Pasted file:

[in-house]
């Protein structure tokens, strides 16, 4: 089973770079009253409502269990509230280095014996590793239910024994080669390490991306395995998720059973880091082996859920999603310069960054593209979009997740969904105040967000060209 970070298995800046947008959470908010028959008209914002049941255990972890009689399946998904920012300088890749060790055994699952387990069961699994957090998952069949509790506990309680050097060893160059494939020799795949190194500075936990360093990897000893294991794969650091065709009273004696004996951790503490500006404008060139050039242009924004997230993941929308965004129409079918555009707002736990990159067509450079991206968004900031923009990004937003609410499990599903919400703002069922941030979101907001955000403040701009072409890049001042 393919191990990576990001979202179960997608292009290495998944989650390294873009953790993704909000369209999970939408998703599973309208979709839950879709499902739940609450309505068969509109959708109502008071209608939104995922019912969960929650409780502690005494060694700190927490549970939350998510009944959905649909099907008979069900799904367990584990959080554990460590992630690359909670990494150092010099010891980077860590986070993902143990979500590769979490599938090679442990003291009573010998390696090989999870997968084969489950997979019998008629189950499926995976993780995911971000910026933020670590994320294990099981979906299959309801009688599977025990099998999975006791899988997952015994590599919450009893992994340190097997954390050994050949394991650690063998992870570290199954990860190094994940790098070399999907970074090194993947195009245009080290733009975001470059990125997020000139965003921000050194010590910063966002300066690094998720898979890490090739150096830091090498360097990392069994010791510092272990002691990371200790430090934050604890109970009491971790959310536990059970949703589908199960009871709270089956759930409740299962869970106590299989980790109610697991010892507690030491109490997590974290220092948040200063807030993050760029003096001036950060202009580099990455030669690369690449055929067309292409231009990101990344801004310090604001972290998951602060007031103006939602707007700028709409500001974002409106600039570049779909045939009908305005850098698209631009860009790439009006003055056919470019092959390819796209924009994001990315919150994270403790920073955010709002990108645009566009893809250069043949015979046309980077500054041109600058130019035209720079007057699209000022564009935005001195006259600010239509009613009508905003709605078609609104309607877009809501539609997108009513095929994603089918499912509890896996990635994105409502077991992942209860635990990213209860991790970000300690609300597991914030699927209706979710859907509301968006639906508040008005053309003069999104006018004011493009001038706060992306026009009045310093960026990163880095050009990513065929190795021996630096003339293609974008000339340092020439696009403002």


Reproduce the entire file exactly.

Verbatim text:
[in-house]
């Protein structure tokens, strides 16, 4: 089973770079009253409502269990509230280095014996590793239910024994080669390490991306395995998720059973880091082996859920999603310069960054593209979009997740969904105040967000060209 970070298995800046947008959470908010028959008209914002049941255990972890009689399946998904920012300088890749060790055994699952387990069961699994957090998952069949509790506990309680050097060893160059494939020799795949190194500075936990360093990897000893294991794969650091065709009273004696004996951790503490500006404008060139050039242009924004997230993941929308965004129409079918555009707002736990990159067509450079991206968004900031923009990004937003609410499990599903919400703002069922941030979101907001955000403040701009072409890049001042 393919191990990576990001979202179960997608292009290495998944989650390294873009953790993704909000369209999970939408998703599973309208979709839950879709499902739940609450309505068969509109959708109502008071209608939104995922019912969960929650409780502690005494060694700190927490549970939350998510009944959905649909099907008979069900799904367990584990959080554990460590992630690359909670990494150092010099010891980077860590986070993902143990979500590769979490599938090679442990003291009573010998390696090989999870997968084969489950997979019998008629189950499926995976993780995911971000910026933020670590994320294990099981979906299959309801009688599977025990099998999975006791899988997952015994590599919450009893992994340190097997954390050994050949394991650690063998992870570290199954990860190094994940790098070399999907970074090194993947195009245009080290733009975001470059990125997020000139965003921000050194010590910063966002300066690094998720898979890490090739150096830091090498360097990392069994010791510092272990002691990371200790430090934050604890109970009491971790959310536990059970949703589908199960009871709270089956759930409740299962869970106590299989980790109610697991010892507690030491109490997590974290220092948040200063807030993050760029003096001036950060202009580099990455030669690369690449055929067309292409231009990101990344801004310090604001972290998951602060007031103006939602707007700028709409500001974002409106600039570049779909045939009908305005850098698209631009860009790439009006003055056919470019092959390819796209924009994001990315919150994270403790920073955010709002990108645009566009893809250069043949015979046309980077500054041109600058130019035209720079007057699209000022564009935005001195006259600010239509009613009508905003709605078609609104309607877009809501539609997108009513095929994603089918499912509890896996990635994105409502077991992942209860635990990213209860991790970000300690609300597991914030699927209706979710859907509301968006639906508040008005053309003069999104006018004011493009001038706060992306026009009045310093960026990163880095050009990513065929190795021996630096003339293609974008000339340092020439696009403002």